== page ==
Porsche’s 956 and 962 sports-prototypes became the most successful series of endurance racing cars ever made. By racing car standards they were mass-produced, even coming with an ignition key. The 956 dominated the early days of Group C after its introduction in 1982. To meet American IMSA rules, the design was revised in 1984 as the 962, with a longer wheelbase and a pedal box placing the driver’s feet behind the front axle line. All had versions of Porsche’s classic flat-six engine of varying capacity, the 962 with a single turbo to the IMSA rules and the later 962C with twin turbos for World Endurance events.
Constant development kept 962s competitive for ten years. Over 100 of all types were made and, with pressure on production capacity, favoured teams were permitted to construct their own modified versions, using Porsche parts. The Leyton House-sponsored car, chassis 962CK6-87 with a 2826cc twin-turbo engine, was built in this way by Kremer Racing for the 1987 Le Mans, in which it finished fourth. That was its one and only race, the car being retained in the Kremer collection until 1998. As a completely unaltered one-race original, it must be unique. Collector Paul Michaels acquired it in 2006. Preferring to preserve it, he will never drive it himself but he enjoyed watching John Watson in action at Goodwood.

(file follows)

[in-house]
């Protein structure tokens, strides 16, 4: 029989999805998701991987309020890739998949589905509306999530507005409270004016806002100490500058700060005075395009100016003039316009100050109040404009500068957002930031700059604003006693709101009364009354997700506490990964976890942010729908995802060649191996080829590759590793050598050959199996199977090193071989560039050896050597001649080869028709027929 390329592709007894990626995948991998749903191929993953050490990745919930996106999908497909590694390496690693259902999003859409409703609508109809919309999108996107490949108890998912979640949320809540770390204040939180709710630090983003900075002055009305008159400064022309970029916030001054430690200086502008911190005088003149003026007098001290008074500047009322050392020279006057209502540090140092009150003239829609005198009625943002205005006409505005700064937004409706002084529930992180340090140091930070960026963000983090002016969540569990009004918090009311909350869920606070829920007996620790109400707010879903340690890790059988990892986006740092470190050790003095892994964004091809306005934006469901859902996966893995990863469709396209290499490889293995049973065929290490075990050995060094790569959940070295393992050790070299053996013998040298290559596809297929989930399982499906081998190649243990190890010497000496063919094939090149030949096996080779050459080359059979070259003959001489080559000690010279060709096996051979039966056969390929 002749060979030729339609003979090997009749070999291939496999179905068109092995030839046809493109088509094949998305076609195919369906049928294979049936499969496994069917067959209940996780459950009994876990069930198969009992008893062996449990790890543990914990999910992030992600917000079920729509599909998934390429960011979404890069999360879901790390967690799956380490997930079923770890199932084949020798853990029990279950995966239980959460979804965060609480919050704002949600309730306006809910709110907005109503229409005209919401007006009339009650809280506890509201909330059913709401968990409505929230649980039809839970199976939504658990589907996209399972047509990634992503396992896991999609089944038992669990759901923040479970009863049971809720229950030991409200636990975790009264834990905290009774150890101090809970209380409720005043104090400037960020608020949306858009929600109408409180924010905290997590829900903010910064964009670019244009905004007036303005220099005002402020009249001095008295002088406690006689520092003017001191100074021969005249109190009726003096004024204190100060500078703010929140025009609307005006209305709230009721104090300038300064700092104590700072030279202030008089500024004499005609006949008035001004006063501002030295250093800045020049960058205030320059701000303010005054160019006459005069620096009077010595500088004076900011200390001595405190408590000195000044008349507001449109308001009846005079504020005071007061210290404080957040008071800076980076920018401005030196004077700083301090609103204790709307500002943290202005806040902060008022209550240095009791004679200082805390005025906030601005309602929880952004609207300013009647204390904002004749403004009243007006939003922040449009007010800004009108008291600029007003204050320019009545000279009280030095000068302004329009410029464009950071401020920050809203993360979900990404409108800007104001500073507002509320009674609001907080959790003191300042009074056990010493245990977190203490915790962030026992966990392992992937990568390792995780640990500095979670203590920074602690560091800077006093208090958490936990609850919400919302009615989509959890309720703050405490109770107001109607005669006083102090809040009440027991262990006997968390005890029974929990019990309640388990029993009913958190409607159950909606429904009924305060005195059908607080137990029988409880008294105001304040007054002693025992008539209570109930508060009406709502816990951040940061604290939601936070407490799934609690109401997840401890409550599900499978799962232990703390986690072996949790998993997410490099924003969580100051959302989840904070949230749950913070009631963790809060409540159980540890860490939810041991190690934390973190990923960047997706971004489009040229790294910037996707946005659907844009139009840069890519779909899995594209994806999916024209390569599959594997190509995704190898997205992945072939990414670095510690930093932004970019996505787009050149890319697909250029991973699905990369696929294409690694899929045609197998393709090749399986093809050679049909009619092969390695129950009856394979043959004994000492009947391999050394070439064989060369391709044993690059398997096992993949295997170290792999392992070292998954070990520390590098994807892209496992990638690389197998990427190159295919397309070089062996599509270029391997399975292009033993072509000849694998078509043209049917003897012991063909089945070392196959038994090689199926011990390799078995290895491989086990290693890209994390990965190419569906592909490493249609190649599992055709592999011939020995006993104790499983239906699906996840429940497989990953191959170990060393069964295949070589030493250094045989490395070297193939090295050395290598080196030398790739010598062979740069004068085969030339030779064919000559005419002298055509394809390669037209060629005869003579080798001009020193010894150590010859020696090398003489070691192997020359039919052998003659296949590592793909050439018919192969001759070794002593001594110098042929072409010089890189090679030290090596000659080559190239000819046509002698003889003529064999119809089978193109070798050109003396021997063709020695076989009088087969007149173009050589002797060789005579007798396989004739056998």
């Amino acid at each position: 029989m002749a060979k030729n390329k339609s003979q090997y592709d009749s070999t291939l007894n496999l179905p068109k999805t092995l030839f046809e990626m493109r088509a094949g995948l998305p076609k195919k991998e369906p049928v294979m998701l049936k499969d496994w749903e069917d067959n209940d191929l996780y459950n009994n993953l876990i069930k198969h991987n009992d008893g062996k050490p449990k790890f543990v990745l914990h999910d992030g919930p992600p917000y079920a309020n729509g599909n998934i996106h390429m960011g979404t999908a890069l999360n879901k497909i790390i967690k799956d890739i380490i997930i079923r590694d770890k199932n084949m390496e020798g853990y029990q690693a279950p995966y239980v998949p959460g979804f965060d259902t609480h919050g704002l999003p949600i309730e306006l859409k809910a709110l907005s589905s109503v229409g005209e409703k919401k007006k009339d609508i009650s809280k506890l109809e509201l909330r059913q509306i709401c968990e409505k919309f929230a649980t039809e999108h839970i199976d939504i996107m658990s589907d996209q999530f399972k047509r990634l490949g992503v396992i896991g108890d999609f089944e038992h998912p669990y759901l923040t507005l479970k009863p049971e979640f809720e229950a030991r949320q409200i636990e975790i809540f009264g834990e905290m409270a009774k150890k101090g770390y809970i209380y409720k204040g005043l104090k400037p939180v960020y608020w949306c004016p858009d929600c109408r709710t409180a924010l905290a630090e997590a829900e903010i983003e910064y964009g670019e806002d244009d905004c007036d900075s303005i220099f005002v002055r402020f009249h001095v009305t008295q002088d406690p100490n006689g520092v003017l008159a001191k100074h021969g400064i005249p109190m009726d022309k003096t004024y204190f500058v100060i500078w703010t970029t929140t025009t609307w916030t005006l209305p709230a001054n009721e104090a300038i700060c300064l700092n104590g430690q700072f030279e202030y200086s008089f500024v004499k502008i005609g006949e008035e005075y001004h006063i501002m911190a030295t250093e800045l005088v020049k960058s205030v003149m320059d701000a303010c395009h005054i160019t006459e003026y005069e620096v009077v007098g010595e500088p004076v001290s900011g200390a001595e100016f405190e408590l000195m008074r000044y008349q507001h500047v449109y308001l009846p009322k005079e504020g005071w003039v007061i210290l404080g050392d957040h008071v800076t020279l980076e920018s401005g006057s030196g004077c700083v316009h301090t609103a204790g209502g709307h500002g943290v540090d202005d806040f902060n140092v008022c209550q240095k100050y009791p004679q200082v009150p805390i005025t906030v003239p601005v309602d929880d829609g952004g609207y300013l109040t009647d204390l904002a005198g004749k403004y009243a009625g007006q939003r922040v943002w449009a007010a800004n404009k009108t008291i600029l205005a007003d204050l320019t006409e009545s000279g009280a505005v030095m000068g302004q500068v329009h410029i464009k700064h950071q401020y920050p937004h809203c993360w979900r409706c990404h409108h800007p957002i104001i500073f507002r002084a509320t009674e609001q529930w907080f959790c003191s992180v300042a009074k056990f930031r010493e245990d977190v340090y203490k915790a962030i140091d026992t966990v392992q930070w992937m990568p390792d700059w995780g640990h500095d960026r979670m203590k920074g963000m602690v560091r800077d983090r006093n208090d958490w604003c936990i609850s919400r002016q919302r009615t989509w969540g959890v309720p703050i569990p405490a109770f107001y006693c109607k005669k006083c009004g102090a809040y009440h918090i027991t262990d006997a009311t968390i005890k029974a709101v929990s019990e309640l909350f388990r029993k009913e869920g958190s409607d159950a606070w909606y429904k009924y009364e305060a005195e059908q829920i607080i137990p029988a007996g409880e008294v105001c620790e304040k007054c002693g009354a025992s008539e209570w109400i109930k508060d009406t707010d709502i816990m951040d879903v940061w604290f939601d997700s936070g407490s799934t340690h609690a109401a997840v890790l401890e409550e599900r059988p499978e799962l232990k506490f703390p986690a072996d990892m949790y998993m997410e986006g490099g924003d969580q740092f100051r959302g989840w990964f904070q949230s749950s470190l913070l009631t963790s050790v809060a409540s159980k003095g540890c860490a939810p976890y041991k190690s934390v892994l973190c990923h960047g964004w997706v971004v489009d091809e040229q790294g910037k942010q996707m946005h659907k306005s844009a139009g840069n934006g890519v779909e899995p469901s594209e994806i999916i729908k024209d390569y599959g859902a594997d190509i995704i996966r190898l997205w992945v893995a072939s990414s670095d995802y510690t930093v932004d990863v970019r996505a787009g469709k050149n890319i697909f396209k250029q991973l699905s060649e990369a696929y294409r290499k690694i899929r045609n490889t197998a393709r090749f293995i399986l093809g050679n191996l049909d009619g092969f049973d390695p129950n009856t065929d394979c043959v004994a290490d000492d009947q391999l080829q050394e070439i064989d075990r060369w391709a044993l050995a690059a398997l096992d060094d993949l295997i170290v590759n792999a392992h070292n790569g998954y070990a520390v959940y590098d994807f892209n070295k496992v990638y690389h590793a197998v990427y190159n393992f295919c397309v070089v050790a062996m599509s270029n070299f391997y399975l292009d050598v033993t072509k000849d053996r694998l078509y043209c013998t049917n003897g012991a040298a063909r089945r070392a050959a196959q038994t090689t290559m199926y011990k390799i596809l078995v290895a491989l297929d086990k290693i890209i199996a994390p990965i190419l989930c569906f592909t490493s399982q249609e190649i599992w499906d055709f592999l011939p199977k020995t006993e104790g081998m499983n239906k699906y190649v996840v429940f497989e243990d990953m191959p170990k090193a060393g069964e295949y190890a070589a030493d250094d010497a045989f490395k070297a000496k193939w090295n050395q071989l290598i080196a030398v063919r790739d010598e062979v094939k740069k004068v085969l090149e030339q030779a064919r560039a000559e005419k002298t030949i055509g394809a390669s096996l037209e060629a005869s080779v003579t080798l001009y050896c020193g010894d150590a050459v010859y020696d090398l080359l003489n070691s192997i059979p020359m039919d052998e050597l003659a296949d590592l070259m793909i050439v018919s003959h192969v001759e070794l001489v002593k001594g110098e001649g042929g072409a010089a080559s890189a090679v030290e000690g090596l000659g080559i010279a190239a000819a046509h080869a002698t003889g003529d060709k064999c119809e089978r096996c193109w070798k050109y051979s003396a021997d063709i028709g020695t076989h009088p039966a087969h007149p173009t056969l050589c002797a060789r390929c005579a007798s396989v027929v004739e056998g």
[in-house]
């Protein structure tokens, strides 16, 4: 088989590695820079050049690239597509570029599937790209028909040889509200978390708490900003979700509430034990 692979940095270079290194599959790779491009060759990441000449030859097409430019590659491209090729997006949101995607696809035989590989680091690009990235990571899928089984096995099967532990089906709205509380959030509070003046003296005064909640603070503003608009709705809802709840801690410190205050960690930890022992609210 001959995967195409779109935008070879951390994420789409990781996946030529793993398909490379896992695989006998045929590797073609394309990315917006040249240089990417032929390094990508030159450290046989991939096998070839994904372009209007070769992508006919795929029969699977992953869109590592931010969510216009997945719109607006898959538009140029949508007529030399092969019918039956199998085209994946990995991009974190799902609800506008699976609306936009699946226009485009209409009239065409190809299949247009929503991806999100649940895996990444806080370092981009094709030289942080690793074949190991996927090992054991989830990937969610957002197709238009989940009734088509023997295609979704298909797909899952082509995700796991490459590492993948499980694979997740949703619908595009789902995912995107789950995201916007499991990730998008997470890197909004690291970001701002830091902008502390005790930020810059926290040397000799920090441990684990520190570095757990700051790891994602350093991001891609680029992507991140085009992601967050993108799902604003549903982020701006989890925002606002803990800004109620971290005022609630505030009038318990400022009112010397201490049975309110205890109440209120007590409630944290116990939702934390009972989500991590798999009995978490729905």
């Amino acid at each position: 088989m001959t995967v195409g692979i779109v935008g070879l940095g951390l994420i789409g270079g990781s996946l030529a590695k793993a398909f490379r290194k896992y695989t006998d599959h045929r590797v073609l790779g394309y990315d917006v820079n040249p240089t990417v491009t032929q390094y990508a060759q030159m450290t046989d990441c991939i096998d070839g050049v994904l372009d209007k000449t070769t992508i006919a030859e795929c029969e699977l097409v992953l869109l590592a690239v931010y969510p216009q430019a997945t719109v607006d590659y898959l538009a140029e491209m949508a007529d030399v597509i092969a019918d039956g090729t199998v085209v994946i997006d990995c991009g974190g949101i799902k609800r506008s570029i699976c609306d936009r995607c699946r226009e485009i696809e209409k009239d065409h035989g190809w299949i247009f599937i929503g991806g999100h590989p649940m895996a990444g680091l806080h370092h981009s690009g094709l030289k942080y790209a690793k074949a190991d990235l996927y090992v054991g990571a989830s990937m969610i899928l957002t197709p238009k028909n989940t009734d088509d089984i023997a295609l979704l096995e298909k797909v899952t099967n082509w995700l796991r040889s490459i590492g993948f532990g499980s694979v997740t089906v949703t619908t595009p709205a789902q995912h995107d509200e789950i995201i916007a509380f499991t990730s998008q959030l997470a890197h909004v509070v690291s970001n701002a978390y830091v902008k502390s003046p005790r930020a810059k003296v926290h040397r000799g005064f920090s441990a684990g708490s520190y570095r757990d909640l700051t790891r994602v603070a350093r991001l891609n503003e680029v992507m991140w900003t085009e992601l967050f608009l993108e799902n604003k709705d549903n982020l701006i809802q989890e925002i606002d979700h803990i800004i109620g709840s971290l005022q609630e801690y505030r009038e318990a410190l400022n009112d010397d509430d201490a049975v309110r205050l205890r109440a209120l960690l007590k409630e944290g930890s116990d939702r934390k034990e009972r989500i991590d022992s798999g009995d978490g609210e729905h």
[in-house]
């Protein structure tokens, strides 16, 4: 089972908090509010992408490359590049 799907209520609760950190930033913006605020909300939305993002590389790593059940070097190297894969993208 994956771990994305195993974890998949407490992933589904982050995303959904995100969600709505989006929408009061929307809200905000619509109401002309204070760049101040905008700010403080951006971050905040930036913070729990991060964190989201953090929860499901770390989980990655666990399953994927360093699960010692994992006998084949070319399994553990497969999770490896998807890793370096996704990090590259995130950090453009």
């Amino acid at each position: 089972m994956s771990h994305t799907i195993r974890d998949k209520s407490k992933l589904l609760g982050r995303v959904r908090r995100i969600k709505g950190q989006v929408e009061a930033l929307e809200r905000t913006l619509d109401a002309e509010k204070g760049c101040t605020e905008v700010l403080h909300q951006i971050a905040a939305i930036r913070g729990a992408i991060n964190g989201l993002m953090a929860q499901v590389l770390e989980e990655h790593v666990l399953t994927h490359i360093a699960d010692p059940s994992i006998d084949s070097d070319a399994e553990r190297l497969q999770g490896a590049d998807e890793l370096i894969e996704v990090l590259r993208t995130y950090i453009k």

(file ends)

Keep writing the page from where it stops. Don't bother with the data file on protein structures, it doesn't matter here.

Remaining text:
Thanks to John Watson, Paul Michaels and Donington Park, www.donington-park.co.uk.